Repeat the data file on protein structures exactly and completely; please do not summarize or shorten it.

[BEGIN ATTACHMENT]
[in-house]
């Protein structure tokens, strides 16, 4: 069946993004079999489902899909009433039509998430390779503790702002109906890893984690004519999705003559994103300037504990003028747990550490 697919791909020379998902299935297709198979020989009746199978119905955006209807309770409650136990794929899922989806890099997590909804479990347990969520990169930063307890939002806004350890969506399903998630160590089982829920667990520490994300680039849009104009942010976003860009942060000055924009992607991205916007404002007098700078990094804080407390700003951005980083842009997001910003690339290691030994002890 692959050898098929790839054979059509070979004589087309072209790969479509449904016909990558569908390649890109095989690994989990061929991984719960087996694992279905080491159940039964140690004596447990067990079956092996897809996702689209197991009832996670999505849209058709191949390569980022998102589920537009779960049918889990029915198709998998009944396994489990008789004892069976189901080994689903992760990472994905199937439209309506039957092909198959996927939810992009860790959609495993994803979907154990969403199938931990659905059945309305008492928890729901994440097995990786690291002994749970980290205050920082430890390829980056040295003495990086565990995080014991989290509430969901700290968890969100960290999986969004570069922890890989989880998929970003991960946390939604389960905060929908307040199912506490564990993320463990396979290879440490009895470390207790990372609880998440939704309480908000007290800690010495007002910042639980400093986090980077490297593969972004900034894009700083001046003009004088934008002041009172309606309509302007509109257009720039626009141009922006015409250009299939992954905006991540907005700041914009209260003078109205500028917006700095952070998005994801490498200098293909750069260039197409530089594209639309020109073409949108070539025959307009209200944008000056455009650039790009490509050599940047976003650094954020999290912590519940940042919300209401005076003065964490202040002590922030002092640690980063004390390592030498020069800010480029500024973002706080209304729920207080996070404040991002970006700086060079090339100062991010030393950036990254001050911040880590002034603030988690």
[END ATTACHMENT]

[in-house]
């Protein structure tokens, strides 16, 4: 069946993004079999489902899909009433039509998430390779503790702002109906890893984690004519999705003559994103300037504990003028747990550490 697919791909020379998902299935297709198979020989009746199978119905955006209807309770409650136990794929899922989806890099997590909804479990347990969520990169930063307890939002806004350890969506399903998630160590089982829920667990520490994300680039849009104009942010976003860009942060000055924009992607991205916007404002007098700078990094804080407390700003951005980083842009997001910003690339290691030994002890 692959050898098929790839054979059509070979004589087309072209790969479509449904016909990558569908390649890109095989690994989990061929991984719960087996694992279905080491159940039964140690004596447990067990079956092996897809996702689209197991009832996670999505849209058709191949390569980022998102589920537009779960049918889990029915198709998998009944396994489990008789004892069976189901080994689903992760990472994905199937439209309506039957092909198959996927939810992009860790959609495993994803979907154990969403199938931990659905059945309305008492928890729901994440097995990786690291002994749970980290205050920082430890390829980056040295003495990086565990995080014991989290509430969901700290968890969100960290999986969004570069922890890989989880998929970003991960946390939604389960905060929908307040199912506490564990993320463990396979290879440490009895470390207790990372609880998440939704309480908000007290800690010495007002910042639980400093986090980077490297593969972004900034894009700083001046003009004088934008002041009172309606309509302007509109257009720039626009141009922006015409250009299939992954905006991540907005700041914009209260003078109205500028917006700095952070998005994801490498200098293909750069260039197409530089594209639309020109073409949108070539025959307009209200944008000056455009650039790009490509050599940047976003650094954020999290912590519940940042919300209401005076003065964490202040002590922030002092640690980063004390390592030498020069800010480029500024973002706080209304729920207080996070404040991002970006700086060079090339100062991010030393950036990254001050911040880590002034603030988690």